Oil slides on stubborn eurozone debt fears
World oil prices fell on Friday on the back of widespread concern over the Greek debt crisis, analysts said.
New York's main contract, West Texas Intermediate (WTI) light sweet crude for July delivery, dropped $2.25 to $92.70 a barrel, coming off an early low of $92.12 which was the lowest level since late February.
Brent North Sea crude for August shed $1.18 to $112.84.
"Ongoing concerns about the Greek debt crisis continue to weigh heavily on the market and raise further risk-aversion, prompting investors to a heavy sell-off amid these uncertain economic conditions," Sucden analyst Myrto Sokou said.
Traders also deserted crude after a bargain hunting spree on Wednesday as fears of a prolonged debt crisis in the eurozone came to the fore yet again, said Ker Chung Yang, a commodity analyst for Phillip Futures in Singapore.
"There's no solution in the European crisis so I think this will still affect the crude market," he told AFP.
Tensions were rising over debt-ridden Greece, as German Chancellor Angela Merkel and French President Nicolas Sarkozy made a joint call on Friday for a new rescue package to be agreed upon as quickly as possible.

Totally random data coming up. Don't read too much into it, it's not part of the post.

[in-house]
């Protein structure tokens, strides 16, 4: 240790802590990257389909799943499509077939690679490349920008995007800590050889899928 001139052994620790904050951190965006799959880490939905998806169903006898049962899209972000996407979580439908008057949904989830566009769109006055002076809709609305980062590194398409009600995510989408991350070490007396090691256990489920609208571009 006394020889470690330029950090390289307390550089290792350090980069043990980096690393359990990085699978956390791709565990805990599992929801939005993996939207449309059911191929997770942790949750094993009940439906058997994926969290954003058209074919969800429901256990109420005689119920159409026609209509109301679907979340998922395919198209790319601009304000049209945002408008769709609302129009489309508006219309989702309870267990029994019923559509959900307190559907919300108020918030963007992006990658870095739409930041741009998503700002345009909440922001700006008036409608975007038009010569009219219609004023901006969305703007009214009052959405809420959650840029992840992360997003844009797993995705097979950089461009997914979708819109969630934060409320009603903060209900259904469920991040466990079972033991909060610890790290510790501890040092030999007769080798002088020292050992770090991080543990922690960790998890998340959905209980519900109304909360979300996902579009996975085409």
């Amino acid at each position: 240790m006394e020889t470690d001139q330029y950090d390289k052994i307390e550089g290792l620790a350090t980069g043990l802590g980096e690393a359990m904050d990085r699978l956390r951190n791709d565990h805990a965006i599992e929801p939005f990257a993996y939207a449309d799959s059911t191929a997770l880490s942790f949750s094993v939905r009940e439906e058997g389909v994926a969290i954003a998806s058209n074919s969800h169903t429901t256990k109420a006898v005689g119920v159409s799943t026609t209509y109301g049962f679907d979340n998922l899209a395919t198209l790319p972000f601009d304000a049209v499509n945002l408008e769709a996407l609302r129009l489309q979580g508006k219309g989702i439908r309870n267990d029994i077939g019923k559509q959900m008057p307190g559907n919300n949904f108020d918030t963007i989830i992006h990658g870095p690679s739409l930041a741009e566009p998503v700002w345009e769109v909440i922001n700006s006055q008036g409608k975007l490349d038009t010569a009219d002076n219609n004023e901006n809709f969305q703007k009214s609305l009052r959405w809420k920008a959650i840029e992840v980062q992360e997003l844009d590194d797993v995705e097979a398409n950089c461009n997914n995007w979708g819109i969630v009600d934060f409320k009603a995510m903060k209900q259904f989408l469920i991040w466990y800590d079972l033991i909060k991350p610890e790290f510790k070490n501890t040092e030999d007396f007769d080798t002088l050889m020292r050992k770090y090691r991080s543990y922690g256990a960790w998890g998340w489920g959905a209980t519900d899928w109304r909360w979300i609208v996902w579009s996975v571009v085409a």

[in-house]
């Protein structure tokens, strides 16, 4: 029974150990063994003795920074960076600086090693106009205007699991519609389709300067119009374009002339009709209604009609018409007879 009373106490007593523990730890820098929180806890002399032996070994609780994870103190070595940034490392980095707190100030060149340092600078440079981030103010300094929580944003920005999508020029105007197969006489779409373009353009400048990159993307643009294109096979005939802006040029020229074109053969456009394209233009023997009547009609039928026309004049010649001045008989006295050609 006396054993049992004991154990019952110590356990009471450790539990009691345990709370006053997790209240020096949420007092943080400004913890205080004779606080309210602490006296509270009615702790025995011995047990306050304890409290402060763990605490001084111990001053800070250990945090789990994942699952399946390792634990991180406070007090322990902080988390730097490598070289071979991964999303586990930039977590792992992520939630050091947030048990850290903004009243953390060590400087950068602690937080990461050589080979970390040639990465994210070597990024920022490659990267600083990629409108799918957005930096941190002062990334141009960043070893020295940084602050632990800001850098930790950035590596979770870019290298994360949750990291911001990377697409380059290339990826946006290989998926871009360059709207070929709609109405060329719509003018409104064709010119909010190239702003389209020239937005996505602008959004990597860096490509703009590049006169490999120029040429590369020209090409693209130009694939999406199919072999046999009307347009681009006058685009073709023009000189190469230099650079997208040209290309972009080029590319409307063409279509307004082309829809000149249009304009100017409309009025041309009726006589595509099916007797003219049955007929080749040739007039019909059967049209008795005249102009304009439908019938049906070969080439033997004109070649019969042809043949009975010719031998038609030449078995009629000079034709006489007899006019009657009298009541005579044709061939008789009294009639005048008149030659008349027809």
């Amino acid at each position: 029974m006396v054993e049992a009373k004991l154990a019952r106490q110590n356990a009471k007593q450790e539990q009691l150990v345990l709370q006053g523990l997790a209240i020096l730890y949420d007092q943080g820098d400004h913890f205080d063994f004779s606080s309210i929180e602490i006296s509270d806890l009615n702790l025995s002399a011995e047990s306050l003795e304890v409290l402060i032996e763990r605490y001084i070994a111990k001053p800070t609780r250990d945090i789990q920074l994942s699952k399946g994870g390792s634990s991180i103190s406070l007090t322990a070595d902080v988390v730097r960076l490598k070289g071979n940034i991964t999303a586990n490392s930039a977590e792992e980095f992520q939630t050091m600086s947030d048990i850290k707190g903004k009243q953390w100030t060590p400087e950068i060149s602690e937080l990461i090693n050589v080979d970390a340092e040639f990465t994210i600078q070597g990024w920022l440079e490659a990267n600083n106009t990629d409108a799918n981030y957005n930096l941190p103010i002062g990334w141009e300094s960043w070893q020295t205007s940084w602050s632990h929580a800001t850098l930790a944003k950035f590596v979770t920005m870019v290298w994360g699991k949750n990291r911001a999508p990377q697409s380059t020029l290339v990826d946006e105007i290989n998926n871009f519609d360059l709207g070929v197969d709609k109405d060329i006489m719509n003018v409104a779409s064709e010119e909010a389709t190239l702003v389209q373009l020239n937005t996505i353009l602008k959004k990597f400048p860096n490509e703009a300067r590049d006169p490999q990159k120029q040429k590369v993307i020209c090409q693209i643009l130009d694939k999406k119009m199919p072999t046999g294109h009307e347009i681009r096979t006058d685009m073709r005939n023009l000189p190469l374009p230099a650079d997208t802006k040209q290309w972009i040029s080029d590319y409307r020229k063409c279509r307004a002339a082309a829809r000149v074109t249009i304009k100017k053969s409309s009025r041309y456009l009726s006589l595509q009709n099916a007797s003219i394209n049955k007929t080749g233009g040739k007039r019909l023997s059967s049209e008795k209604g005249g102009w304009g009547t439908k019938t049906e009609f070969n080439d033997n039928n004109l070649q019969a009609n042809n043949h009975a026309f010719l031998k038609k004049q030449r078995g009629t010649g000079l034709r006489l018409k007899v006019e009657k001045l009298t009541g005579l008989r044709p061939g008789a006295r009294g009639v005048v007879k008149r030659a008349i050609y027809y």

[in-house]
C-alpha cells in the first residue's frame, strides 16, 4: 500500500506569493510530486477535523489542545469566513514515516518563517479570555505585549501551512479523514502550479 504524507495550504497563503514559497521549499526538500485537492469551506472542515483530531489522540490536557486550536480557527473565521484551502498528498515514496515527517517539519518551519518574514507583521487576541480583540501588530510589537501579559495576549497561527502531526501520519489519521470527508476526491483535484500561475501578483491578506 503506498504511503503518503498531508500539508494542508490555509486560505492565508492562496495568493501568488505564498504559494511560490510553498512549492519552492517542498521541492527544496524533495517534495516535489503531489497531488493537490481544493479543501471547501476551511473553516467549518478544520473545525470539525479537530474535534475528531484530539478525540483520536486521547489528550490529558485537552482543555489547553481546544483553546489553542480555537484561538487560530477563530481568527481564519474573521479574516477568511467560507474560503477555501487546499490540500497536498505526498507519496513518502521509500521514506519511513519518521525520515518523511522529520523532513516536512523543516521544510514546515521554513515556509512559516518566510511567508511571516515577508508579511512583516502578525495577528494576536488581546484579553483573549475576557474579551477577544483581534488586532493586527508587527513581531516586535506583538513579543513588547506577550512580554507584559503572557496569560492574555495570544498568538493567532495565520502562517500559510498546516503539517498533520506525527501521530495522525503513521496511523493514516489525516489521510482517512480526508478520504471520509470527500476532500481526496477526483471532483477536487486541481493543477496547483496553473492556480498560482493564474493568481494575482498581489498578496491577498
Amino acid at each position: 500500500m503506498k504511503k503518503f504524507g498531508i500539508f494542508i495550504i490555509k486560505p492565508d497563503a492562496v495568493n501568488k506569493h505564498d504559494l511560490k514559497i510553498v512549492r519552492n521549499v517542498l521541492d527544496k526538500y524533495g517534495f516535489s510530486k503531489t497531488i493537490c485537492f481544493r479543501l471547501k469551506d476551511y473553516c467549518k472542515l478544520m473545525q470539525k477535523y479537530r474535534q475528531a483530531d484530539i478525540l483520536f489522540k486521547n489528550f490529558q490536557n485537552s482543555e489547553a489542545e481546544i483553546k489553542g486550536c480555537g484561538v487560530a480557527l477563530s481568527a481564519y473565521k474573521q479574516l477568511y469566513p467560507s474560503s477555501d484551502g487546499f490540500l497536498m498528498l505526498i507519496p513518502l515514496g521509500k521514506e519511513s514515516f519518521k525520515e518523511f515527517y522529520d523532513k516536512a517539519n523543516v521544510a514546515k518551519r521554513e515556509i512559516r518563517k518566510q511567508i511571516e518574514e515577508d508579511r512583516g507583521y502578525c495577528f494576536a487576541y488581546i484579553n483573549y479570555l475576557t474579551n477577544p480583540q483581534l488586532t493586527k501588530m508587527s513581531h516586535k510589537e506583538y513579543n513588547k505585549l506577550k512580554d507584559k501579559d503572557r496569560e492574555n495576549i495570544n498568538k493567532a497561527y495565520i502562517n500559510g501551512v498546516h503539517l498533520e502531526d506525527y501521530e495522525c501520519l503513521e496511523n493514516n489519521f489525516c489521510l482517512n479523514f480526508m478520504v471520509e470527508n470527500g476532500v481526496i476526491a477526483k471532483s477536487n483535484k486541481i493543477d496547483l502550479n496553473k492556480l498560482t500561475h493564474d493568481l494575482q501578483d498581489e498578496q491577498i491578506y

"We need a solution as soon as possible so that we have clarity ... We have been talking about this for the whole of May and June, discussing the same issues again and again without resolving them," Merkel said.
"Germany and France are determined at the upcoming EU summit ... to say that we want a quick solution," Merkel told reporters in Berlin after talks with Sarkozy.
The forex and stock markets, however, took Merkel and Sarkozy's remarks more positively, seeing in them hope for a deal as the eurozone's two top powers appeared to move closer together on finding a solution.
Crude markets were rattled earlier in the week by the failure of eurozone finance ministers to reach an deal on a second bailout package aimed at averting a Greek debt default, which could plunge financial markets into crisis.
Prime Minister George Papandreou on Thursday appealed for unity from his own lawmakers as the International Monetary Fund (IMF) insisted there could be no backsliding on agreed austerity measures.
© 2011 AFP